The job of the RNA polymerase is to read the sequence of nucleotides in a template RNA and synthesize new RNA with the same sequence (technically with a complementary sequence) using individual nucleotides as building blocks. To do this, the RNA polymerase has to achieve three basic steps. First, it needs to bind the template RNA. Second, it has to read the sequence of nucleotides in the RNA. Third, it has to incorporate the correct matching nucleotide building blocks to polymerize a new RNA strand.

Coronaviruses are RNA viruses and therefore have an RNA-dependent RNA polymerase (RdRp, or nsp12). However, they are exceptional in several ways. First, their RNA genomes are almost 30.000 nucleotides in length, which are the largest RNA virus genomes known to date. Second, their RNA polymerase nsp12 requires the additional proteins nsp7 and nsp8 in order to form the active “core” RdRp. Third, this core RdRp assembles with further viral proteins to form the RTC, which can carry out additional functions such as proofreading to remove copying errors - a highly unusual capability for RNA viruses.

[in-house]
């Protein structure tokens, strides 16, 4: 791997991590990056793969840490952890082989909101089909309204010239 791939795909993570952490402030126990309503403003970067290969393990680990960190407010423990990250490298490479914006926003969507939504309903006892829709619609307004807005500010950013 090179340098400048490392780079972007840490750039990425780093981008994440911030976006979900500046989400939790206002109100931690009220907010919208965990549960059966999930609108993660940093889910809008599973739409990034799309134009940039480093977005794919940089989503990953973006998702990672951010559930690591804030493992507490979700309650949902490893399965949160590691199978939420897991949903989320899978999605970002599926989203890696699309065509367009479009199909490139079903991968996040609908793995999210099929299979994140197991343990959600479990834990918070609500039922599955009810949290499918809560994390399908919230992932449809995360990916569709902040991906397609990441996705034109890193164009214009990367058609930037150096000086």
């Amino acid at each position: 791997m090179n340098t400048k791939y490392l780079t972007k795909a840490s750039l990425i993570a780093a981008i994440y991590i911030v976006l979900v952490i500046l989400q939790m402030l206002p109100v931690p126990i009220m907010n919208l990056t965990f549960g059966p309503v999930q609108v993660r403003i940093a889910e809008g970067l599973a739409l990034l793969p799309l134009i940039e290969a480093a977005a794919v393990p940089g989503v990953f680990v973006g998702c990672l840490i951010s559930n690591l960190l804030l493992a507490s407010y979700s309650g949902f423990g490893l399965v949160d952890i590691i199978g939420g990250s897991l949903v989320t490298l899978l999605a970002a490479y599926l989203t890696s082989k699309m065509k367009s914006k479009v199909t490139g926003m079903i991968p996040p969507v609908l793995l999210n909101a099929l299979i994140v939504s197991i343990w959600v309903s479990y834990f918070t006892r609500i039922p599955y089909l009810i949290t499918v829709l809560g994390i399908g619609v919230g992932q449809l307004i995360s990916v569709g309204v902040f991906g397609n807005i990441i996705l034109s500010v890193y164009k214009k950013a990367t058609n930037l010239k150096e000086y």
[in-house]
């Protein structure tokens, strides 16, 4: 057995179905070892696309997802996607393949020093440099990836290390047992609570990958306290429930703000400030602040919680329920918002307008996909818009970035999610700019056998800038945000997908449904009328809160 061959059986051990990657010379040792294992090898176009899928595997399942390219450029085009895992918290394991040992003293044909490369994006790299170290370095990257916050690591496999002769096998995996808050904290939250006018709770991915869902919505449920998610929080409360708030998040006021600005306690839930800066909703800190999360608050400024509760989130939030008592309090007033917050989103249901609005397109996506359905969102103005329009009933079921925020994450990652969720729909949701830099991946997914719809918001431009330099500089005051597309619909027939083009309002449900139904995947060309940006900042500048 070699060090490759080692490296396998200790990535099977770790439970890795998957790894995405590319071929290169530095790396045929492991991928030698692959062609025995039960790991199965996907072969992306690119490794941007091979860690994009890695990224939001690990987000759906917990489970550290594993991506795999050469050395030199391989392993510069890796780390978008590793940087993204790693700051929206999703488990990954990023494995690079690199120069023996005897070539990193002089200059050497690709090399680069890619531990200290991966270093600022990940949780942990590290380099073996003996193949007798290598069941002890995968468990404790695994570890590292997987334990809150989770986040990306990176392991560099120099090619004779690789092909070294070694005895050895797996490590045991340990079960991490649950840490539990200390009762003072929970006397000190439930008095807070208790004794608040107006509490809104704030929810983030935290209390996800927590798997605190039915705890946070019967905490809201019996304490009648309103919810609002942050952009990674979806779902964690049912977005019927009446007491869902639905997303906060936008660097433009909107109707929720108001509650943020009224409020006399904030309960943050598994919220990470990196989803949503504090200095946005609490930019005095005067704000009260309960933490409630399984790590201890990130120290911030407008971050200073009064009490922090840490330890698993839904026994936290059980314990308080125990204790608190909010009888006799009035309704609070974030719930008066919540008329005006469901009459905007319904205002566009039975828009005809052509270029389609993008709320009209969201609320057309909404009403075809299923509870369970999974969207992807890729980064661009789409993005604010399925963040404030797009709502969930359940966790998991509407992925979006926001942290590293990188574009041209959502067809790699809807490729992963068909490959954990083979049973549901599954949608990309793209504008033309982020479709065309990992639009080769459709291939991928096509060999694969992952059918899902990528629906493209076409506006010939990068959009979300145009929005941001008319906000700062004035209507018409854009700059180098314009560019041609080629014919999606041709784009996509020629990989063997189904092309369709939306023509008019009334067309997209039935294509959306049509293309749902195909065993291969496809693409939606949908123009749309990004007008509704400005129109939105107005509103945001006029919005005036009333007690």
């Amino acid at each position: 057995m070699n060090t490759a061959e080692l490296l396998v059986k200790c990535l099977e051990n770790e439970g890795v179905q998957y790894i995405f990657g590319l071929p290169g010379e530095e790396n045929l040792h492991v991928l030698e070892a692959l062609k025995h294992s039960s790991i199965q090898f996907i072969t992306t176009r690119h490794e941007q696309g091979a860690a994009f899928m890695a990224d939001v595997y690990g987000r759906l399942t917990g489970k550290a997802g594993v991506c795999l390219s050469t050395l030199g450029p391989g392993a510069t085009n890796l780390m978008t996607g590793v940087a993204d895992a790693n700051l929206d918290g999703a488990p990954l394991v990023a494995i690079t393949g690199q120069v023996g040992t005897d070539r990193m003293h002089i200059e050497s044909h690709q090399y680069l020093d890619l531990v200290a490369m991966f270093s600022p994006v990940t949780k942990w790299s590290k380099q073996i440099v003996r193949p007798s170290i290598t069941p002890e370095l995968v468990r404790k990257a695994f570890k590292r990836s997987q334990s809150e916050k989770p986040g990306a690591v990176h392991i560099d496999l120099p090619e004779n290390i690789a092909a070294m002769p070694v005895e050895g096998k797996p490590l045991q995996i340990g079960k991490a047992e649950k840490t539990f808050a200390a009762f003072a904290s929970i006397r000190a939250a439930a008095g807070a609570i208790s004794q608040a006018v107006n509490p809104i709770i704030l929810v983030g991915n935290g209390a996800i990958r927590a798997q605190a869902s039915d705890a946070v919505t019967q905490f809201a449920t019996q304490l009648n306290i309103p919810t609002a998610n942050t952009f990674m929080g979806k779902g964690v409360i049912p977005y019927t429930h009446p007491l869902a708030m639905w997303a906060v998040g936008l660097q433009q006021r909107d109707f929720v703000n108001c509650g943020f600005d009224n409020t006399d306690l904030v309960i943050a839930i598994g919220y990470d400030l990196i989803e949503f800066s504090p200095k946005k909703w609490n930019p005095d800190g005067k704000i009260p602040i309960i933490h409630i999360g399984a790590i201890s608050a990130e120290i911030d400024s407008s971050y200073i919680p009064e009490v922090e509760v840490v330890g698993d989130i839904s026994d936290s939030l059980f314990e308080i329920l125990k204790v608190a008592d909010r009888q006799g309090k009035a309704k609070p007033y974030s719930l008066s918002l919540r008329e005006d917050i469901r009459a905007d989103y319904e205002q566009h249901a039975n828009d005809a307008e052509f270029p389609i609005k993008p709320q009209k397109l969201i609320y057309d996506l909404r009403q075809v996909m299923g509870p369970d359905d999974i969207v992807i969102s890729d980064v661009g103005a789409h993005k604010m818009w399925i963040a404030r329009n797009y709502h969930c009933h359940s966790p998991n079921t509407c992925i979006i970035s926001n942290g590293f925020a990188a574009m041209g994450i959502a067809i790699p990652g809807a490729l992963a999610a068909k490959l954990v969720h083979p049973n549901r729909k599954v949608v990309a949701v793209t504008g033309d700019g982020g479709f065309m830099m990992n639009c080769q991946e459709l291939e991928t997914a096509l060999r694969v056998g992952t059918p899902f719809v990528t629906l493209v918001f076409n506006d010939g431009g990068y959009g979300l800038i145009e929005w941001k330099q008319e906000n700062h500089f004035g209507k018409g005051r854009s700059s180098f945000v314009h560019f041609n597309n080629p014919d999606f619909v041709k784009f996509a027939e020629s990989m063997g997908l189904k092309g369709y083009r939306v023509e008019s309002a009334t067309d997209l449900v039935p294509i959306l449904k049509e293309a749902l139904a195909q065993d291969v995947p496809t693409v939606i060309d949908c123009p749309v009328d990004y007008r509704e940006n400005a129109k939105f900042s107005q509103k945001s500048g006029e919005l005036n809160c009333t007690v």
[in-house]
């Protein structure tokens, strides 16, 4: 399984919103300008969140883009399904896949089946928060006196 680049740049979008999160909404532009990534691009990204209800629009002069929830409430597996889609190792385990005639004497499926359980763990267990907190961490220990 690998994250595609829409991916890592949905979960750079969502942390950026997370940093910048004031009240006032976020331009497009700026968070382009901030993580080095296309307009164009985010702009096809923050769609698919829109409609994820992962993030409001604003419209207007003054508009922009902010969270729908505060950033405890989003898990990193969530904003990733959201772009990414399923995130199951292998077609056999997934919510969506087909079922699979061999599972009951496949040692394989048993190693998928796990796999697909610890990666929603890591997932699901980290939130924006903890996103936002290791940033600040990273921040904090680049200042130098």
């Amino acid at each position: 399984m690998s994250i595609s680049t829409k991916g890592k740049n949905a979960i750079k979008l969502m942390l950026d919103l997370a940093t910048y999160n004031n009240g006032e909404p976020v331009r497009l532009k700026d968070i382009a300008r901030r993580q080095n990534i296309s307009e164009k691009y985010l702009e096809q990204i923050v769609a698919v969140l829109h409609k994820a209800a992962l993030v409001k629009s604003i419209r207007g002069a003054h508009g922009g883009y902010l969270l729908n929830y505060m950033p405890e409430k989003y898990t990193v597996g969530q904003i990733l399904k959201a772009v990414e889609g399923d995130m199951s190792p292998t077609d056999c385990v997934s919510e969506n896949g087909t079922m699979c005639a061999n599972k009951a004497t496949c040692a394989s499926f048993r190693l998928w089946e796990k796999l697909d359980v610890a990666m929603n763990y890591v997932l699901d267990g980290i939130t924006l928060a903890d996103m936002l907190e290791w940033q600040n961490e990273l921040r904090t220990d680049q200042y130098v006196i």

Since the RNA polymerase has such a fundamental job during virus replication, it is an attractive drug target to combat viral infections. Indeed, many successful anti-viral drugs against Hepatitis C virus, HIV or Herpes virus act by inhibiting viral polymerases. Strikingly, viral RdRp enzymes are remarkably similar in their overall structure even between unrelated viruses, indicating that they share a common evolutionary ancestor and their function is so essential that it does not allow for drastic changes. Therefore, some known anti-virals developed to treat other viral diseases have also been tested for their activity against the polymerase of SARS-CoV-2 and even approved for clinical use against COVID-19 [1]. However, these repurposed compounds are generally not as effective as many had hoped, because even rather subtle structural differences between the polymerase enzymes of different viruses can have strong effects on the action of anti-viral drugs. Thus, more specific and efficient drugs against SARS-CoV-2 are therefore badly needed. In order to discover and develop such compounds, detailed knowledge of the structure and function of the RdRp is necessary.

Structure of the coronavirus RNA-dependent RNA polymerase (RdRp)